Nursing the sick goat

Importance of nursing care for sick goats

source: Jenny White
Country Smallholding April 2002
starts p52, 2 pages long

Goats tend not to fall ill often, but can be difficult when they are ill. They need nursing, starting with assessing their temperature. Normally, this can vary from 38.6 dg C to 40.6 deg C, or 102 deg F to 104 deg F, and sick goats can be compared with healthy goats in a herd, to see what is normal for the ambient conditions.

Poisoning can cause the temperature to drop, as can shock after an accident, or when a goat has given birth. Goats use their rumens to generate heat from fibrous foods, so goats that are off their food cannot keep warm naturally. They should be given a goat coat if they are cold, or a blanket, if they are cold and immobile, since they need draught-free ventilation to prevent respiratory problems. Deep straw also helps by giving insulation, and a bale can be used to provide support, since it is not good for goats to lie flat out. They should also have warm water, or at least water that is not chilled. They can be provided with water at two-hourly visits, and should be left undisturbed at other times. A dessertspoonful of glucose with salt (2 teaspoonfuls) can be added per litre of water.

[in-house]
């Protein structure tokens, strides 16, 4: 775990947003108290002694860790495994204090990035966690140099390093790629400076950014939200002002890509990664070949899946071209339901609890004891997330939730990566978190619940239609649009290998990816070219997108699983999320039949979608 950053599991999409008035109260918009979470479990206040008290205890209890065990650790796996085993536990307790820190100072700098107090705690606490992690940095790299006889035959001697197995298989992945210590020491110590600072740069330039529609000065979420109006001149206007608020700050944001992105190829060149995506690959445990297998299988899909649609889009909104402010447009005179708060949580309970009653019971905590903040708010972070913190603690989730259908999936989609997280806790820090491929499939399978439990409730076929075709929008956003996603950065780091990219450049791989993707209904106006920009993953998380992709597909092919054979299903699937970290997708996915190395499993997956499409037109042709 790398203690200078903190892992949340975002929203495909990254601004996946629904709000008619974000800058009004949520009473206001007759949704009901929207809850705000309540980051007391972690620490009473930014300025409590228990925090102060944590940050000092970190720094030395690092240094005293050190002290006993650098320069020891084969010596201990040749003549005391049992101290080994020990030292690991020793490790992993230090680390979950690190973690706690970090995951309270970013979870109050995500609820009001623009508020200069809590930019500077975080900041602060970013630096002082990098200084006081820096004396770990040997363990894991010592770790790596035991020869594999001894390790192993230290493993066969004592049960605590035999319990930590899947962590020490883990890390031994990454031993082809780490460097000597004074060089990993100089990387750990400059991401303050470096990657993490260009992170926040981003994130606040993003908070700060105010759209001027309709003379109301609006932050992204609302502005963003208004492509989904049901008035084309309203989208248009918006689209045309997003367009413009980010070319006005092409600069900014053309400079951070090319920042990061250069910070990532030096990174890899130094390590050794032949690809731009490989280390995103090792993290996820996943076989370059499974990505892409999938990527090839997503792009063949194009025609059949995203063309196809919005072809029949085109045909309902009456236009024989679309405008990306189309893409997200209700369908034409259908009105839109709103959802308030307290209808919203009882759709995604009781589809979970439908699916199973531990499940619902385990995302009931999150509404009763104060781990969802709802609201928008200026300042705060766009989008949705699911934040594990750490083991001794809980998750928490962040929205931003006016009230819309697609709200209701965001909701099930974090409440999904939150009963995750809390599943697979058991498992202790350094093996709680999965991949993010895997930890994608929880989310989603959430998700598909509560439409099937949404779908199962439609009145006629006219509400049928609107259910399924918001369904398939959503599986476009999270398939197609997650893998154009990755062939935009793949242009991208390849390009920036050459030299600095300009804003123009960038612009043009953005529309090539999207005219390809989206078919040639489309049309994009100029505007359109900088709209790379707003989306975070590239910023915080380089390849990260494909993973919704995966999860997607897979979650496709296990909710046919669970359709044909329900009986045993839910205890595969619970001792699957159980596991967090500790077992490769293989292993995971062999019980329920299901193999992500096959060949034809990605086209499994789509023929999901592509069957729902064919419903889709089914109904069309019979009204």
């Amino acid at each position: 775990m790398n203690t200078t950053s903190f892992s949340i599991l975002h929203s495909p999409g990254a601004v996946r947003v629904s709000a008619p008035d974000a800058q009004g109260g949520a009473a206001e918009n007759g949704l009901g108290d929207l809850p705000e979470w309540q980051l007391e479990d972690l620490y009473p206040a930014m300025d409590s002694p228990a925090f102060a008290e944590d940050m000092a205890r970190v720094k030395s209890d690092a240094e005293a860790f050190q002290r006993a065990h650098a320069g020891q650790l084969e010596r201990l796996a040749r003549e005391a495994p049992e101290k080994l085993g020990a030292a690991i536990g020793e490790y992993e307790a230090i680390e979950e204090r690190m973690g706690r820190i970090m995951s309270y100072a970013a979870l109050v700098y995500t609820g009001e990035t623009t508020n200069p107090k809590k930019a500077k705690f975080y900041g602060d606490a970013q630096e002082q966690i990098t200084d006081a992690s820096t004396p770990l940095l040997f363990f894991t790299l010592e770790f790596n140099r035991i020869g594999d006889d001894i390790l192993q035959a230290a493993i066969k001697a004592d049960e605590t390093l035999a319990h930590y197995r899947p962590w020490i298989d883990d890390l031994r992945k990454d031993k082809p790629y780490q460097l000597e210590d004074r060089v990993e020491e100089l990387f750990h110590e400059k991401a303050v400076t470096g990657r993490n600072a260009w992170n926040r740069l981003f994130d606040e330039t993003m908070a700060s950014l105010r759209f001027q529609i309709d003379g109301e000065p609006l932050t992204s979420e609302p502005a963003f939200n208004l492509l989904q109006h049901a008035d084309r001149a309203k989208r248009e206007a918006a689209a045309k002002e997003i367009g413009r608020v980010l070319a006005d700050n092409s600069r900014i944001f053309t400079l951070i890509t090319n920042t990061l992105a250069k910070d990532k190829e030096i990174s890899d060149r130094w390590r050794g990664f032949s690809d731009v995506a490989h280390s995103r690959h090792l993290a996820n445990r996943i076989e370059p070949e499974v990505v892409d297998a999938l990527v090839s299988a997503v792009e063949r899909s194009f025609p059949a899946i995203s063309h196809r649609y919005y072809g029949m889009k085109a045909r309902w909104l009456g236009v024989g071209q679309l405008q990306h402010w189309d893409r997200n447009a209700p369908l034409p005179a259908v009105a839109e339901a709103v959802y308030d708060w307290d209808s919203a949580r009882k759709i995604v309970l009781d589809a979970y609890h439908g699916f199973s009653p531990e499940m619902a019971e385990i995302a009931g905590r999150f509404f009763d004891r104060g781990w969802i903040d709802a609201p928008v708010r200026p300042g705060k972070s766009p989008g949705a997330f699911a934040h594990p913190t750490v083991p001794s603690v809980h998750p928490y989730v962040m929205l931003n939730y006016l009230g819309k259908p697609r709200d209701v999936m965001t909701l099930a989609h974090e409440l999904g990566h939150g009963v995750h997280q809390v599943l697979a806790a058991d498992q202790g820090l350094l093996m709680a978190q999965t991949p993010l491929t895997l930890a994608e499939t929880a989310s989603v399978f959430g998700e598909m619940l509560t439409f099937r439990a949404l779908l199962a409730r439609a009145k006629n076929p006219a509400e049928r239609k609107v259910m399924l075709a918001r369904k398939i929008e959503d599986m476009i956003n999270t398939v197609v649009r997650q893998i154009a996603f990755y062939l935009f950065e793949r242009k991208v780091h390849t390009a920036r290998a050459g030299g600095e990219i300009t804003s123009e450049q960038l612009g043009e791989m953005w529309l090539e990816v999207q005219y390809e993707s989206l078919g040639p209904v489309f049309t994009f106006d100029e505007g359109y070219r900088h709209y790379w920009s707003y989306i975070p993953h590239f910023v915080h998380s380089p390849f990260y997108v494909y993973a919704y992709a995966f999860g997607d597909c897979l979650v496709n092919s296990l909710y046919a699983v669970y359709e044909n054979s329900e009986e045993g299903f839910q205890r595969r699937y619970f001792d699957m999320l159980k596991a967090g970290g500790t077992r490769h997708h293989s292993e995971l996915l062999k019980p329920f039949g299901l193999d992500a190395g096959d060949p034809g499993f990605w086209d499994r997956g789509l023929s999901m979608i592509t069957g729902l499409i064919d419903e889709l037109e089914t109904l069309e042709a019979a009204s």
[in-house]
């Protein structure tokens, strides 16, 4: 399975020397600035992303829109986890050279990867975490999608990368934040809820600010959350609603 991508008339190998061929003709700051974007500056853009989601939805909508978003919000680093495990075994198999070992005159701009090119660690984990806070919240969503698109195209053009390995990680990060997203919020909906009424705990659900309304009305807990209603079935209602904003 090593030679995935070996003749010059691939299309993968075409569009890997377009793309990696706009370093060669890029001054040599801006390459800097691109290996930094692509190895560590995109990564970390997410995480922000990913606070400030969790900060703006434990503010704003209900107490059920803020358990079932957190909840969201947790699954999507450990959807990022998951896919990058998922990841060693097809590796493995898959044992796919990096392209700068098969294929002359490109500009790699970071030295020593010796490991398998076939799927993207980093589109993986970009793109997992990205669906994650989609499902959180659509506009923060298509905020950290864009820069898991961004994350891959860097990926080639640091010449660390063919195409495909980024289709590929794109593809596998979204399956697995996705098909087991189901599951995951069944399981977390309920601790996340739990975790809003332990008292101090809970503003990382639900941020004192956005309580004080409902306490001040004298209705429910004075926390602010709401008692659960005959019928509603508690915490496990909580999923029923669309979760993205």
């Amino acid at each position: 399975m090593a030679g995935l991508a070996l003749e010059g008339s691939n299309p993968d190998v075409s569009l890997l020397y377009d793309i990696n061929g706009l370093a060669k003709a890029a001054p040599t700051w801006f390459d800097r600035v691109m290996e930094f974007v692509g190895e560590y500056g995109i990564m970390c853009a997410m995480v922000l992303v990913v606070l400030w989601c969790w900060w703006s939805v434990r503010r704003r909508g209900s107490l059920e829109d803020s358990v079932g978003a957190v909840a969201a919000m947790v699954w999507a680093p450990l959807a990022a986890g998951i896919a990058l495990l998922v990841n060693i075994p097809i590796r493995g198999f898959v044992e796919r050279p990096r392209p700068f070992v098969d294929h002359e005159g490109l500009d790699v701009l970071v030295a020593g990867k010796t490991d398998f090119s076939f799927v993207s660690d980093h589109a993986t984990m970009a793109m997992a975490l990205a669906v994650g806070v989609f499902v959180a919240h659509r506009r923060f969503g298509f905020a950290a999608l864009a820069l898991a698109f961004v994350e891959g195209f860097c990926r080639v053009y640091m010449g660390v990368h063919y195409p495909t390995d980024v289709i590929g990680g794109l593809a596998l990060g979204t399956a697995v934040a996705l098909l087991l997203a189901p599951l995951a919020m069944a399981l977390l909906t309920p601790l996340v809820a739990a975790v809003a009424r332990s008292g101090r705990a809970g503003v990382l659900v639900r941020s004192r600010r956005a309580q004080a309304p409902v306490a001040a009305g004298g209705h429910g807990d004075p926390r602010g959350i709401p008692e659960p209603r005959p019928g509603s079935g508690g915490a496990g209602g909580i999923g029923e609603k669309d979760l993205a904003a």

Herds should be monitored, and bicarbonate of soda used if a goat vomits and laurel or rhodedendron poisoning is suspected. Some 45 mls water with a teaspoonful of bicarb can be used, together with a goat coat. Peppermint oil drops in olive oil can help with bloat from wet or rich pasture, and massaging the sides of the goat also helps.

Top quality hay is good for recovering goats, due to its stimulation of the rumen. Bran mash or oatmeal drinks can be provided, though not concentrate until cudding is properly resumed. Oak leaves act as astringents, which can help in small amounts with scouring goats, but not with goats unable to eat and lying down, since they are already prone to constipation. Warm milk may help weak goats, but small amounts of fibrous foods have a better effect on the rumen. There is anecdotal evidence that cider vinegar may be beneficial to goats.

Worms can cause anaemia in goats, and fleas and lice may attack sick goats. A convalescent diet helps them to recover after such attacks.

Convalescents may need support to stand up, and leaving a pen door open may also encourage a goat to walk. Goats recovering from kidding-related illnesses may become more cheerful if they feed a kid, their own or a foster kid.